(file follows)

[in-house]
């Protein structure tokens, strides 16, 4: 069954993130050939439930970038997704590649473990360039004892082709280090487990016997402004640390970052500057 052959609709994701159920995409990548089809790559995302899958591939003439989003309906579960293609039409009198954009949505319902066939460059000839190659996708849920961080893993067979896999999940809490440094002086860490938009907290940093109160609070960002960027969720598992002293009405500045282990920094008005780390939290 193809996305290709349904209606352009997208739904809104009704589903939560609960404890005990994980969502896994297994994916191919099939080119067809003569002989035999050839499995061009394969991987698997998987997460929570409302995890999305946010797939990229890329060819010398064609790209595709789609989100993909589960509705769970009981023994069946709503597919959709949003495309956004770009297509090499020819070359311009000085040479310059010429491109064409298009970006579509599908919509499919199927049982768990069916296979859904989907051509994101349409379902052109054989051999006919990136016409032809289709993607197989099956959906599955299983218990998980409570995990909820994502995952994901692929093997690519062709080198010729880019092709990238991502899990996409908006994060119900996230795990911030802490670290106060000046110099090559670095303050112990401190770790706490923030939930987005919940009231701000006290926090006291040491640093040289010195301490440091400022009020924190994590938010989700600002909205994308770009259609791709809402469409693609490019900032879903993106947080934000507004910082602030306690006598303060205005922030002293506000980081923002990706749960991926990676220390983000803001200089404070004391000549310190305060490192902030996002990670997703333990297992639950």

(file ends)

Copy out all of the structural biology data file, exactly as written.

[in-house]
């Protein structure tokens, strides 16, 4: 069954993130050939439930970038997704590649473990360039004892082709280090487990016997402004640390970052500057 052959609709994701159920995409990548089809790559995302899958591939003439989003309906579960293609039409009198954009949505319902066939460059000839190659996708849920961080893993067979896999999940809490440094002086860490938009907290940093109160609070960002960027969720598992002293009405500045282990920094008005780390939290 193809996305290709349904209606352009997208739904809104009704589903939560609960404890005990994980969502896994297994994916191919099939080119067809003569002989035999050839499995061009394969991987698997998987997460929570409302995890999305946010797939990229890329060819010398064609790209595709789609989100993909589960509705769970009981023994069946709503597919959709949003495309956004770009297509090499020819070359311009000085040479310059010429491109064409298009970006579509599908919509499919199927049982768990069916296979859904989907051509994101349409379902052109054989051999006919990136016409032809289709993607197989099956959906599955299983218990998980409570995990909820994502995952994901692929093997690519062709080198010729880019092709990238991502899990996409908006994060119900996230795990911030802490670290106060000046110099090559670095303050112990401190770790706490923030939930987005919940009231701000006290926090006291040491640093040289010195301490440091400022009020924190994590938010989700600002909205994308770009259609791709809402469409693609490019900032879903993106947080934000507004910082602030306690006598303060205005922030002293506000980081923002990706749960991926990676220390983000803001200089404070004391000549310190305060490192902030996002990670997703333990297992639950």